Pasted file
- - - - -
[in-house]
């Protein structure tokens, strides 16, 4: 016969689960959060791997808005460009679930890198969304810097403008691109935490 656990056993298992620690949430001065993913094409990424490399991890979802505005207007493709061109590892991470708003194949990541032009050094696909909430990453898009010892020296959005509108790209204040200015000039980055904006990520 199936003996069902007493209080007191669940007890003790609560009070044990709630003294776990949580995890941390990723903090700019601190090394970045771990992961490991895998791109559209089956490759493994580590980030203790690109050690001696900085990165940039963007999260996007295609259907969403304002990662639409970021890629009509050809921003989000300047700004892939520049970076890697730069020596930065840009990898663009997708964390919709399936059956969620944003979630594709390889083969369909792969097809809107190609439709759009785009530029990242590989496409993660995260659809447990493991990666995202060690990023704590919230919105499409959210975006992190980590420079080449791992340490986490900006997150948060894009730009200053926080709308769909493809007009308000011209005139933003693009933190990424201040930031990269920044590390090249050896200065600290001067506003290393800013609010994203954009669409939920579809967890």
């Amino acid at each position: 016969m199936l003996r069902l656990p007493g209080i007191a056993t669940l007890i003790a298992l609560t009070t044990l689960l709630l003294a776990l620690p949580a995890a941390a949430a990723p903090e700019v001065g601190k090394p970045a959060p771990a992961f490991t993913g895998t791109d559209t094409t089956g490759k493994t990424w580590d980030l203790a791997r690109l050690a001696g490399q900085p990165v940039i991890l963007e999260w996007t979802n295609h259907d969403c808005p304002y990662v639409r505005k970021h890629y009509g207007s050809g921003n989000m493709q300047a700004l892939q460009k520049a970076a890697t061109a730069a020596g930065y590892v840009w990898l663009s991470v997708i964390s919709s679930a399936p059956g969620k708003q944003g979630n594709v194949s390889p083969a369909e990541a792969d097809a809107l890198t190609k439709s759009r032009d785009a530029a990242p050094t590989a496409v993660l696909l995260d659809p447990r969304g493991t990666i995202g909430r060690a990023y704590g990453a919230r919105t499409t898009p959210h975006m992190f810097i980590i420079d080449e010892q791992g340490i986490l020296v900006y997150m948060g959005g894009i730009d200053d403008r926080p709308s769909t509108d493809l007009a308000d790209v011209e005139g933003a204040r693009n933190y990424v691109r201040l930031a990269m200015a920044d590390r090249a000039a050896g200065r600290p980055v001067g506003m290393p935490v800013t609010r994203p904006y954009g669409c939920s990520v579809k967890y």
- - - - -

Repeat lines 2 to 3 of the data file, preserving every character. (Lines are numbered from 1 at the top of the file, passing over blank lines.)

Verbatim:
């Protein structure tokens, strides 16, 4: 016969689960959060791997808005460009679930890198969304810097403008691109935490 656990056993298992620690949430001065993913094409990424490399991890979802505005207007493709061109590892991470708003194949990541032009050094696909909430990453898009010892020296959005509108790209204040200015000039980055904006990520 199936003996069902007493209080007191669940007890003790609560009070044990709630003294776990949580995890941390990723903090700019601190090394970045771990992961490991895998791109559209089956490759493994580590980030203790690109050690001696900085990165940039963007999260996007295609259907969403304002990662639409970021890629009509050809921003989000300047700004892939520049970076890697730069020596930065840009990898663009997708964390919709399936059956969620944003979630594709390889083969369909792969097809809107190609439709759009785009530029990242590989496409993660995260659809447990493991990666995202060690990023704590919230919105499409959210975006992190980590420079080449791992340490986490900006997150948060894009730009200053926080709308769909493809007009308000011209005139933003693009933190990424201040930031990269920044590390090249050896200065600290001067506003290393800013609010994203954009669409939920579809967890």
């Amino acid at each position: 016969m199936l003996r069902l656990p007493g209080i007191a056993t669940l007890i003790a298992l609560t009070t044990l689960l709630l003294a776990l620690p949580a995890a941390a949430a990723p903090e700019v001065g601190k090394p970045a959060p771990a992961f490991t993913g895998t791109d559209t094409t089956g490759k493994t990424w580590d980030l203790a791997r690109l050690a001696g490399q900085p990165v940039i991890l963007e999260w996007t979802n295609h259907d969403c808005p304002y990662v639409r505005k970021h890629y009509g207007s050809g921003n989000m493709q300047a700004l892939q460009k520049a970076a890697t061109a730069a020596g930065y590892v840009w990898l663009s991470v997708i964390s919709s679930a399936p059956g969620k708003q944003g979630n594709v194949s390889p083969a369909e990541a792969d097809a809107l890198t190609k439709s759009r032009d785009a530029a990242p050094t590989a496409v993660l696909l995260d659809p447990r969304g493991t990666i995202g909430r060690a990023y704590g990453a919230r919105t499409t898009p959210h975006m992190f810097i980590i420079d080449e010892q791992g340490i986490l020296v900006y997150m948060g959005g894009i730009d200053d403008r926080p709308s769909t509108d493809l007009a308000d790209v011209e005139g933003a204040r693009n933190y990424v691109r201040l930031a990269m200015a920044d590390r090249a000039a050896g200065r600290p980055v001067g506003m290393p935490v800013t609010r994203p904006y954009g669409c939920s990520v579809k967890y």